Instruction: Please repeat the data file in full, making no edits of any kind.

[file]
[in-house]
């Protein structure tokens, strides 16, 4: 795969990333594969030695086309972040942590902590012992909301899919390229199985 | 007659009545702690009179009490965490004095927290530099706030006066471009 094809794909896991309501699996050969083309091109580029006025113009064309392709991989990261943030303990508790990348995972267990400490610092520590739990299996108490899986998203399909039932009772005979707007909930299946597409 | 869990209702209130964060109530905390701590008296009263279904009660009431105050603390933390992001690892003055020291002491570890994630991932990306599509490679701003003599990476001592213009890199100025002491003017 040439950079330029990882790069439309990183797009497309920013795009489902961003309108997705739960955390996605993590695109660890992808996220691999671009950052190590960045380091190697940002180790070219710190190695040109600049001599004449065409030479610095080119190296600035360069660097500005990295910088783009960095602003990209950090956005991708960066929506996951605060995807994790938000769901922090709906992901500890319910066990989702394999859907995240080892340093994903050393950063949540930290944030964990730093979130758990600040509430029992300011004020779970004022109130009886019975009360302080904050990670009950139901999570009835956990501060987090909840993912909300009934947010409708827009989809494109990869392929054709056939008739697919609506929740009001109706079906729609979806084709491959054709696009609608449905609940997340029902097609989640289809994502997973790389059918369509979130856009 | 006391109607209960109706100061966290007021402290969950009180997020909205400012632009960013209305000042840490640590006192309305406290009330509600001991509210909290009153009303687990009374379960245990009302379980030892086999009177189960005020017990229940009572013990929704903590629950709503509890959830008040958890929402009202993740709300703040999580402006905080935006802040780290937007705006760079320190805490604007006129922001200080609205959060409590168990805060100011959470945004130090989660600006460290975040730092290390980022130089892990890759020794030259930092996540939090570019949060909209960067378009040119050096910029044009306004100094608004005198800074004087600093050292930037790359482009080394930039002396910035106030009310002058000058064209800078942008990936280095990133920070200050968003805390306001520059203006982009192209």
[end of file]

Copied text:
[in-house]
């Protein structure tokens, strides 16, 4: 795969990333594969030695086309972040942590902590012992909301899919390229199985 | 007659009545702690009179009490965490004095927290530099706030006066471009 094809794909896991309501699996050969083309091109580029006025113009064309392709991989990261943030303990508790990348995972267990400490610092520590739990299996108490899986998203399909039932009772005979707007909930299946597409 | 869990209702209130964060109530905390701590008296009263279904009660009431105050603390933390992001690892003055020291002491570890994630991932990306599509490679701003003599990476001592213009890199100025002491003017 040439950079330029990882790069439309990183797009497309920013795009489902961003309108997705739960955390996605993590695109660890992808996220691999671009950052190590960045380091190697940002180790070219710190190695040109600049001599004449065409030479610095080119190296600035360069660097500005990295910088783009960095602003990209950090956005991708960066929506996951605060995807994790938000769901922090709906992901500890319910066990989702394999859907995240080892340093994903050393950063949540930290944030964990730093979130758990600040509430029992300011004020779970004022109130009886019975009360302080904050990670009950139901999570009835956990501060987090909840993912909300009934947010409708827009989809494109990869392929054709056939008739697919609506929740009001109706079906729609979806084709491959054709696009609608449905609940997340029902097609989640289809994502997973790389059918369509979130856009 | 006391109607209960109706100061966290007021402290969950009180997020909205400012632009960013209305000042840490640590006192309305406290009330509600001991509210909290009153009303687990009374379960245990009302379980030892086999009177189960005020017990229940009572013990929704903590629950709503509890959830008040958890929402009202993740709300703040999580402006905080935006802040780290937007705006760079320190805490604007006129922001200080609205959060409590168990805060100011959470945004130090989660600006460290975040730092290390980022130089892990890759020794030259930092996540939090570019949060909209960067378009040119050096910029044009306004100094608004005198800074004087600093050292930037790359482009080394930039002396910035106030009310002058000058064209800078942008990936280095990133920070200050968003805390306001520059203006982009192209």